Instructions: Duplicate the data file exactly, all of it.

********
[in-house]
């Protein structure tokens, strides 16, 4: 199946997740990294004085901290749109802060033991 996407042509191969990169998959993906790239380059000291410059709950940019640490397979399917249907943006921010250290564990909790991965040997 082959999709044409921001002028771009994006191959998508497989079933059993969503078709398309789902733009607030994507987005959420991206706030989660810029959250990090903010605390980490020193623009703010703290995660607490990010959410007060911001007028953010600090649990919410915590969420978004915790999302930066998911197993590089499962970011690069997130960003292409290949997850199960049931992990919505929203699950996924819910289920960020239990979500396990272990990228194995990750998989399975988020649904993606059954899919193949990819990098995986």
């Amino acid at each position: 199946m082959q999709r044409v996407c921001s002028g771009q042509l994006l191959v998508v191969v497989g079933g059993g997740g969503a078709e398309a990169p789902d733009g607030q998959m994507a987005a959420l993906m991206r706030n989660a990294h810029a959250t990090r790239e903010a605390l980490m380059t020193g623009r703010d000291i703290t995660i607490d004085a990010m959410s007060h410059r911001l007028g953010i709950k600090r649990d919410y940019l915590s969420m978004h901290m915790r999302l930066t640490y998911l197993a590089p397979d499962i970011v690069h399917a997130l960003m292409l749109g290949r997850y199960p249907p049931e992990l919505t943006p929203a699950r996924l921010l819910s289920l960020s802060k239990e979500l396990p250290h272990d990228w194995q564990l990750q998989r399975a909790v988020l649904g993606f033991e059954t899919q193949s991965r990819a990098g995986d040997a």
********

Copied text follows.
[in-house]
């Protein structure tokens, strides 16, 4: 199946997740990294004085901290749109802060033991 996407042509191969990169998959993906790239380059000291410059709950940019640490397979399917249907943006921010250290564990909790991965040997 082959999709044409921001002028771009994006191959998508497989079933059993969503078709398309789902733009607030994507987005959420991206706030989660810029959250990090903010605390980490020193623009703010703290995660607490990010959410007060911001007028953010600090649990919410915590969420978004915790999302930066998911197993590089499962970011690069997130960003292409290949997850199960049931992990919505929203699950996924819910289920960020239990979500396990272990990228194995990750998989399975988020649904993606059954899919193949990819990098995986």
């Amino acid at each position: 199946m082959q999709r044409v996407c921001s002028g771009q042509l994006l191959v998508v191969v497989g079933g059993g997740g969503a078709e398309a990169p789902d733009g607030q998959m994507a987005a959420l993906m991206r706030n989660a990294h810029a959250t990090r790239e903010a605390l980490m380059t020193g623009r703010d000291i703290t995660i607490d004085a990010m959410s007060h410059r911001l007028g953010i709950k600090r649990d919410y940019l915590s969420m978004h901290m915790r999302l930066t640490y998911l197993a590089p397979d499962i970011v690069h399917a997130l960003m292409l749109g290949r997850y199960p249907p049931e992990l919505t943006p929203a699950r996924l921010l819910s289920l960020s802060k239990e979500l396990p250290h272990d990228w194995q564990l990750q998989r399975a909790v988020l649904g993606f033991e059954t899919q193949s991965r990819a990098g995986d040997a």